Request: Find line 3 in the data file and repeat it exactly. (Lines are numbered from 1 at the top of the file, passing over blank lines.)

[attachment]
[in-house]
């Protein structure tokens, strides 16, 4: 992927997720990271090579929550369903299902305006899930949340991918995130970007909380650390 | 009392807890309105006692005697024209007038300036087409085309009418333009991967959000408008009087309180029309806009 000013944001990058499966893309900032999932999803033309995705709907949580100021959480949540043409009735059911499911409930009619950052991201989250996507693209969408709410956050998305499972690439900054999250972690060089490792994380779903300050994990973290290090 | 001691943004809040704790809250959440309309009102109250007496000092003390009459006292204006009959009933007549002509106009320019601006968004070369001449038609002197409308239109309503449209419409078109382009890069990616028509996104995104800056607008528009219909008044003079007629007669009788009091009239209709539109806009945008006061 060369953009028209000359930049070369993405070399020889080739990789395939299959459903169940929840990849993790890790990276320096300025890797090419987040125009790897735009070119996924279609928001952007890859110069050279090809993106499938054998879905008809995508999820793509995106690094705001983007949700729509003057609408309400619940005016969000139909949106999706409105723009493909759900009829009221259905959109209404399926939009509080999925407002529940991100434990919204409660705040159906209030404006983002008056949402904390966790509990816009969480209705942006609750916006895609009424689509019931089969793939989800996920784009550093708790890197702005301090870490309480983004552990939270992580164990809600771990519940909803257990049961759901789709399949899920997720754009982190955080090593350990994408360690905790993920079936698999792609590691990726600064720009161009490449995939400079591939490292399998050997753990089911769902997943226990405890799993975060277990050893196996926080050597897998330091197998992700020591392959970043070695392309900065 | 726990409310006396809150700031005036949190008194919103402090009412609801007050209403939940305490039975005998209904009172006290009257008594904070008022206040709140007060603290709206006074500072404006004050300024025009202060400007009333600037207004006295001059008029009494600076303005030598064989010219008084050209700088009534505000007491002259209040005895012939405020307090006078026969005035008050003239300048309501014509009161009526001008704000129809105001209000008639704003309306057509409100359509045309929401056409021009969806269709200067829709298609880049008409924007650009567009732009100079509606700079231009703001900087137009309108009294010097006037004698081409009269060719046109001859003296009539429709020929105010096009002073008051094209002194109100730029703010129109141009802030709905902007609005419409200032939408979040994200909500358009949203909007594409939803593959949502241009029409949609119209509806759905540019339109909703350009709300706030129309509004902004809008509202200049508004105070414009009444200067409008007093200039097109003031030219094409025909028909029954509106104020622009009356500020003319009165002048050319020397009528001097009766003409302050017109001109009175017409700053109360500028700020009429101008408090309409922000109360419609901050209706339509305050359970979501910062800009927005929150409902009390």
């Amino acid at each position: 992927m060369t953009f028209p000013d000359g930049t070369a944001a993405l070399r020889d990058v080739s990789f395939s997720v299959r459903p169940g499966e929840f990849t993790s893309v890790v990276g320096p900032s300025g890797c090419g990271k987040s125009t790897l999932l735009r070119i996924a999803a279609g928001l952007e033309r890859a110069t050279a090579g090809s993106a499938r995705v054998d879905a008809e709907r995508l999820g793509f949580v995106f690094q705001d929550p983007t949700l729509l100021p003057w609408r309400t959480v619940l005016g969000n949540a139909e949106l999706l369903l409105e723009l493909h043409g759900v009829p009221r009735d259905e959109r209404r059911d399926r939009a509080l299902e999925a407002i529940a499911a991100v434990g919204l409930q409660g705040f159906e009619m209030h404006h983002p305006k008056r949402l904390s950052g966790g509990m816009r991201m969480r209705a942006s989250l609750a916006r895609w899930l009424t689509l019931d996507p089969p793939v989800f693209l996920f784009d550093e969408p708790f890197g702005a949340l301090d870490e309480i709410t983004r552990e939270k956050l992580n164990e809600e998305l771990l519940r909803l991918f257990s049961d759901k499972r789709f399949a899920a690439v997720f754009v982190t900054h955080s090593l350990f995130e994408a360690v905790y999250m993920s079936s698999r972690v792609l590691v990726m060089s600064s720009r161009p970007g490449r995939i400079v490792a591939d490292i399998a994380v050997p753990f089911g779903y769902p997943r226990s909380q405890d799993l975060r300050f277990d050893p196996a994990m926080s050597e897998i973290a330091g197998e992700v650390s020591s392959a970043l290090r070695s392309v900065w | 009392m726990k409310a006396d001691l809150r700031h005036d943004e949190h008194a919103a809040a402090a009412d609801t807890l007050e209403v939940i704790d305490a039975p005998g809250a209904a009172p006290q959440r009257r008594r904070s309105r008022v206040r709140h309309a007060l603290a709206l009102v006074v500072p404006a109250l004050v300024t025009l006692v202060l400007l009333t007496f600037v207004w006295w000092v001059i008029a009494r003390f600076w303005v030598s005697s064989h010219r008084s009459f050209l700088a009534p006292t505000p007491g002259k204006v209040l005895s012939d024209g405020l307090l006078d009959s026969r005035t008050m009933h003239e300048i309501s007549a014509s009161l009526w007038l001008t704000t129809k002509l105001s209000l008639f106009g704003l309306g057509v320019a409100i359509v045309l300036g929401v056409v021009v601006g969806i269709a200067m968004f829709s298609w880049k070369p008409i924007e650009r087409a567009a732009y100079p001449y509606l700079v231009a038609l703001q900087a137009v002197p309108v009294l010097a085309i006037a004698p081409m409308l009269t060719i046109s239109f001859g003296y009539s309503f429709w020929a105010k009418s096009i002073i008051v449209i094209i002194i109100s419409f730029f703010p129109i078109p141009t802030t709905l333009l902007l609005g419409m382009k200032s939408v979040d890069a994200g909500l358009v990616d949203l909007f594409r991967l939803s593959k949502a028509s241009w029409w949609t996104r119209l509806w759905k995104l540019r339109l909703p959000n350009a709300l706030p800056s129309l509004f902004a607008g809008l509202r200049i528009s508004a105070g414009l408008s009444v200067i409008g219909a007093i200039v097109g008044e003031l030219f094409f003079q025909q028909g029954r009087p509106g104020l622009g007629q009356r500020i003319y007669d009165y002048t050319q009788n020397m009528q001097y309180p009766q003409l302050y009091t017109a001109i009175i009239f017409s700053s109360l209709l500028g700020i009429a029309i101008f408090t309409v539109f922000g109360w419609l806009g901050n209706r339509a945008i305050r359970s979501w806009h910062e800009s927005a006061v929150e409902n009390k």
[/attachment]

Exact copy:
């Amino acid at each position: 992927m060369t953009f028209p000013d000359g930049t070369a944001a993405l070399r020889d990058v080739s990789f395939s997720v299959r459903p169940g499966e929840f990849t993790s893309v890790v990276g320096p900032s300025g890797c090419g990271k987040s125009t790897l999932l735009r070119i996924a999803a279609g928001l952007e033309r890859a110069t050279a090579g090809s993106a499938r995705v054998d879905a008809e709907r995508l999820g793509f949580v995106f690094q705001d929550p983007t949700l729509l100021p003057w609408r309400t959480v619940l005016g969000n949540a139909e949106l999706l369903l409105e723009l493909h043409g759900v009829p009221r009735d259905e959109r209404r059911d399926r939009a509080l299902e999925a407002i529940a499911a991100v434990g919204l409930q409660g705040f159906e009619m209030h404006h983002p305006k008056r949402l904390s950052g966790g509990m816009r991201m969480r209705a942006s989250l609750a916006r895609w899930l009424t689509l019931d996507p089969p793939v989800f693209l996920f784009d550093e969408p708790f890197g702005a949340l301090d870490e309480i709410t983004r552990e939270k956050l992580n164990e809600e998305l771990l519940r909803l991918f257990s049961d759901k499972r789709f399949a899920a690439v997720f754009v982190t900054h955080s090593l350990f995130e994408a360690v905790y999250m993920s079936s698999r972690v792609l590691v990726m060089s600064s720009r161009p970007g490449r995939i400079v490792a591939d490292i399998a994380v050997p753990f089911g779903y769902p997943r226990s909380q405890d799993l975060r300050f277990d050893p196996a994990m926080s050597e897998i973290a330091g197998e992700v650390s020591s392959a970043l290090r070695s392309v900065w | 009392m726990k409310a006396d001691l809150r700031h005036d943004e949190h008194a919103a809040a402090a009412d609801t807890l007050e209403v939940i704790d305490a039975p005998g809250a209904a009172p006290q959440r009257r008594r904070s309105r008022v206040r709140h309309a007060l603290a709206l009102v006074v500072p404006a109250l004050v300024t025009l006692v202060l400007l009333t007496f600037v207004w006295w000092v001059i008029a009494r003390f600076w303005v030598s005697s064989h010219r008084s009459f050209l700088a009534p006292t505000p007491g002259k204006v209040l005895s012939d024209g405020l307090l006078d009959s026969r005035t008050m009933h003239e300048i309501s007549a014509s009161l009526w007038l001008t704000t129809k002509l105001s209000l008639f106009g704003l309306g057509v320019a409100i359509v045309l300036g929401v056409v021009v601006g969806i269709a200067m968004f829709s298609w880049k070369p008409i924007e650009r087409a567009a732009y100079p001449y509606l700079v231009a038609l703001q900087a137009v002197p309108v009294l010097a085309i006037a004698p081409m409308l009269t060719i046109s239109f001859g003296y009539s309503f429709w020929a105010k009418s096009i002073i008051v449209i094209i002194i109100s419409f730029f703010p129109i078109p141009t802030t709905l333009l902007l609005g419409m382009k200032s939408v979040d890069a994200g909500l358009v990616d949203l909007f594409r991967l939803s593959k949502a028509s241009w029409w949609t996104r119209l509806w759905k995104l540019r339109l909703p959000n350009a709300l706030p800056s129309l509004f902004a607008g809008l509202r200049i528009s508004a105070g414009l408008s009444v200067i409008g219909a007093i200039v097109g008044e003031l030219f094409f003079q025909q028909g029954r009087p509106g104020l622009g007629q009356r500020i003319y007669d009165y002048t050319q009788n020397m009528q001097y309180p009766q003409l302050y009091t017109a001109i009175i009239f017409s700053s109360l209709l500028g700020i009429a029309i101008f408090t309409v539109f922000g109360w419609l806009g901050n209706r339509a945008i305050r359970s979501w806009h910062e800009s927005a006061v929150e409902n009390k």